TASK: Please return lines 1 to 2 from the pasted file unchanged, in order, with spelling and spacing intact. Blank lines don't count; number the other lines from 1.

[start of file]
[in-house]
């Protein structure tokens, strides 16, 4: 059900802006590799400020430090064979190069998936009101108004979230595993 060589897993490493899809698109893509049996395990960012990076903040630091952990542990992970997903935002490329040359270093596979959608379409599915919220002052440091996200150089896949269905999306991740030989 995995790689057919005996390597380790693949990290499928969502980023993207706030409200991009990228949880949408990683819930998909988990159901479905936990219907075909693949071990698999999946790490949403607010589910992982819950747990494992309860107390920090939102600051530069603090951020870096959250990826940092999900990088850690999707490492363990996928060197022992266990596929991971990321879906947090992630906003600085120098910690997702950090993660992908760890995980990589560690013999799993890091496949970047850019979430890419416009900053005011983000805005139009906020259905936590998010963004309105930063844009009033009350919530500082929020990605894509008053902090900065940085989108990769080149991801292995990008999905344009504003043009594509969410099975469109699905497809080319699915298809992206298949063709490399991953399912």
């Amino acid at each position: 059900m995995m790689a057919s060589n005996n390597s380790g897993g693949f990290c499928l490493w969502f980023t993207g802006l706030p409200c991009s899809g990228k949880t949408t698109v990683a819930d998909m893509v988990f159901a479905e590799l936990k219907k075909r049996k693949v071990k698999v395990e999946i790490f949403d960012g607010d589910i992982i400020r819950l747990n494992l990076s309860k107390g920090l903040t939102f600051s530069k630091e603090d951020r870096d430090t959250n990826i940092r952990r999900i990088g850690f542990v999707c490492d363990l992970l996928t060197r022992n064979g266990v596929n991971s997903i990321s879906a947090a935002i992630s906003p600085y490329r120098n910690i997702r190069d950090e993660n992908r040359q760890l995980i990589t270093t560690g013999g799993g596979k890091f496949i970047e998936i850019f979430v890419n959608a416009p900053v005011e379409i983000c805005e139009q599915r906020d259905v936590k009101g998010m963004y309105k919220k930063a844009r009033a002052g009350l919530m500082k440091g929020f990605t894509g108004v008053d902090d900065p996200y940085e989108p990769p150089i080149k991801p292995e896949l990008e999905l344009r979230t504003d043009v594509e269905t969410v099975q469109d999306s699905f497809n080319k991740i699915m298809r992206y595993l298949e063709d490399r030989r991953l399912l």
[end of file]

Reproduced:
[in-house]
């Protein structure tokens, strides 16, 4: 059900802006590799400020430090064979190069998936009101108004979230595993 060589897993490493899809698109893509049996395990960012990076903040630091952990542990992970997903935002490329040359270093596979959608379409599915919220002052440091996200150089896949269905999306991740030989 995995790689057919005996390597380790693949990290499928969502980023993207706030409200991009990228949880949408990683819930998909988990159901479905936990219907075909693949071990698999999946790490949403607010589910992982819950747990494992309860107390920090939102600051530069603090951020870096959250990826940092999900990088850690999707490492363990996928060197022992266990596929991971990321879906947090992630906003600085120098910690997702950090993660992908760890995980990589560690013999799993890091496949970047850019979430890419416009900053005011983000805005139009906020259905936590998010963004309105930063844009009033009350919530500082929020990605894509008053902090900065940085989108990769080149991801292995990008999905344009504003043009594509969410099975469109699905497809080319699915298809992206298949063709490399991953399912």